In 2009, Jazeera Airways faced the shock of being forced to abandon its hub at Dubai and concentrate all its operations at Kuwait. The forced relocation resulted in a situation where the carrier had excess capacity for its single hub.

As a result, the airline experienced three consecutive quarterly losses and was faced with a glut of capacity in the Kuwaiti market, made worse by the launch of Wataniya Airways in early 2009. In reaction, the airline launched its Turn Around Plan (TAP) in May-2010. Under TAP, it cut its fleet from 11 to five aircraft and redeployed the excess aircraft into its Sahaab leasing operation where they could be transformed into consistently profitable assets, leased to carriers such as Virgin America and SriLankan Airlines.

Hand-in-hand with this, the airline slashed its workforce by 30% and introduced a rigorous cost containment programme, focusing on profitability rather than growth. Loss-making routes were dropped and the network was reorganised to focus on short-haul flights of around two hours.

With TAP now resulting in consistent profitability, the airline has announced the launch of a new business programme, known as the Strategic Master Plan (STAMP). This three-year plan is designed to ensure the airline’s profitability in the long-term.

STAMP is based around four pillars of maintaining the existing network, increasing load factors, enhancing yields and leading market share with the same fleet capacity.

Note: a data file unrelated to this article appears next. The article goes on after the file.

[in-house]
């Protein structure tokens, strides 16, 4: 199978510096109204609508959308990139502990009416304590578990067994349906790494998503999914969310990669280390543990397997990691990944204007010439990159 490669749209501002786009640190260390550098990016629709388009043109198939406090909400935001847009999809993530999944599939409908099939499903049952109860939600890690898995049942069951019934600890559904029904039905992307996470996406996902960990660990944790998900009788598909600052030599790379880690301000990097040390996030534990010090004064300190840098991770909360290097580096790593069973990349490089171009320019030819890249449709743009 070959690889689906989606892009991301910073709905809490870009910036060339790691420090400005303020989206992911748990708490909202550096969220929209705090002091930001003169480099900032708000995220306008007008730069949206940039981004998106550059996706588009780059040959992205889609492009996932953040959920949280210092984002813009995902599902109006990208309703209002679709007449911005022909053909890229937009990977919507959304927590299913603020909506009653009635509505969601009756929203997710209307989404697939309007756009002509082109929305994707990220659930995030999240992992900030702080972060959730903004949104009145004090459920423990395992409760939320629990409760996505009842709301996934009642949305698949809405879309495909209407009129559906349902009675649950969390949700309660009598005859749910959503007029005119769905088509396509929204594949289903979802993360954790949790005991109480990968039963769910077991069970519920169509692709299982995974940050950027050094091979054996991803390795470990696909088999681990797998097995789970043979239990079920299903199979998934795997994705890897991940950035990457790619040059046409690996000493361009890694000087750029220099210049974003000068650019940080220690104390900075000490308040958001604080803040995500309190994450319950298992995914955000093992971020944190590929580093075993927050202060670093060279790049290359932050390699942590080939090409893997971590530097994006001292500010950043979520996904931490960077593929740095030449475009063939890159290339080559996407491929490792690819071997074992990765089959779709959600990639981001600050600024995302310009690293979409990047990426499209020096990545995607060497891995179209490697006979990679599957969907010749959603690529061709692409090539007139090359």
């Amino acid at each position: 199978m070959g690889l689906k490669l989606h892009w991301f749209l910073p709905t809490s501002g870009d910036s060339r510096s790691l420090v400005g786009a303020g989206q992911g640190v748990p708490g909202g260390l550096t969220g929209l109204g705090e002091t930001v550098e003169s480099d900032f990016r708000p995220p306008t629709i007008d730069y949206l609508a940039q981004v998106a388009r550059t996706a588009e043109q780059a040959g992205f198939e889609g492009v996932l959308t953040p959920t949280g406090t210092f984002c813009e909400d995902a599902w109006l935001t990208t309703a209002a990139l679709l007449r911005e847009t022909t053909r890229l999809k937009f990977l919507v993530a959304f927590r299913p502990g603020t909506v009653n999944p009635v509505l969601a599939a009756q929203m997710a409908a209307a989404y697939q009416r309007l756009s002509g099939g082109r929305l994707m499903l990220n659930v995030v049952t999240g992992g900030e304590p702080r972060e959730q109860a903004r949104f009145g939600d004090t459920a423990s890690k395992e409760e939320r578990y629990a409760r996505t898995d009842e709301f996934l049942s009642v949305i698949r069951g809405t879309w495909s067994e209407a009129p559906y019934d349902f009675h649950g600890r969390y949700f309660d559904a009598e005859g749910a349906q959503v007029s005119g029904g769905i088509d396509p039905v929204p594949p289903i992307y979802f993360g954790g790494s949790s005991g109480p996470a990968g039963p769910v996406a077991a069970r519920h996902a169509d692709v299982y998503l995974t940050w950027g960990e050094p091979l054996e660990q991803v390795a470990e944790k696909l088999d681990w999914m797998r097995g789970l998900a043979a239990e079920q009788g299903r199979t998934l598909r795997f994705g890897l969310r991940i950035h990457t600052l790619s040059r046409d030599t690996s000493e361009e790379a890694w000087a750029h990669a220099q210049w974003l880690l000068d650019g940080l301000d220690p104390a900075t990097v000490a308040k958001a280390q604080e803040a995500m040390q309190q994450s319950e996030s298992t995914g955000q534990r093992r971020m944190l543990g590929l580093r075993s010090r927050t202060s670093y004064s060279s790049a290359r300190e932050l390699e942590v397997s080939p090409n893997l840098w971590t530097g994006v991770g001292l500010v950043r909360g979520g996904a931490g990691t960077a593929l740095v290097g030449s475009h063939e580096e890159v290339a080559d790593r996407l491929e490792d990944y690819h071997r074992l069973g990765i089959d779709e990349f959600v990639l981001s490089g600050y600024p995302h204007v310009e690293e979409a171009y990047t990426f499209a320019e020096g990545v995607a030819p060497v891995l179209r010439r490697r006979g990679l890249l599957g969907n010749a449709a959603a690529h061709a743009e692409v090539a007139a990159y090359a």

STAMP projection: 2011 to 2014






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Jazeera Airways operates to 18 destinations across the Middle East, North Africa and Southern Europe. The carrier will be maintaining the same 18 destinations for the next three years under STAMP, with moderate increases beyond that.

Yield enhancement through revenue management and improving products will be pursued. The carrier plans a slow enhancement of load factors, aimed at improving passenger loads from 71.3% this year, to 72.5% in 2012 and then to 73.5% by 2013/14.

The carrier will add one new aircraft from Feb-2012 and another in 2013, increasing the total fleet to seven. Jazeera will use the aircraft to enhance connectivity and market share on the routes it operates.

The leasing fleet will be kept static at six aircraft in 2012, increasing to seven in 2013 and eight in 2014.

Outlook strong for full-year and beyond

Jazeera Airways Chairman Marwan Boodai started the company’s 3Q2011 earnings by addressing the “doom and gloom” facing the airline industry. In addition to the basic structural problems the industry faces at the moment – including high fixed costs and capital requirements and a restricted regulatory environment – aviation is confronting the global issues of high fuel cost volatility, the euro zone financial crisis and a related drying up of sources of finance as well as the possibility of a double-dip recession in the world’s largest and most developed economies.

But, Jazeera Airways, along with a number of other Middle Eastern airlines, is revelling in the challenging environment. With higher oil prices, the petro-economies in the Middle East are experiencing strong budget surpluses and regional growth continues apace. Jazeera Airways defines its home market of Kuwait as one of continuous growth.

Sahaab has diversified the Jazeera Group’s operation, providing steady revenues from three continents and different markets, balancing out the seasonality that the airline business typically experiences. The company’s leasing business also has the advantage of long-term visibility with highly mobile assets that can easily be redeployed between markets.

With TAP now behind it and a solid 15 months of profits under its belt, Jazeera Airways has now joined the ranks of airlines in the Middle East that can boast sustained profitability. From here, Jazeera Airways has established a solid platform to return to growth in the next few years, as it launches STAMP at the beginning of 2012.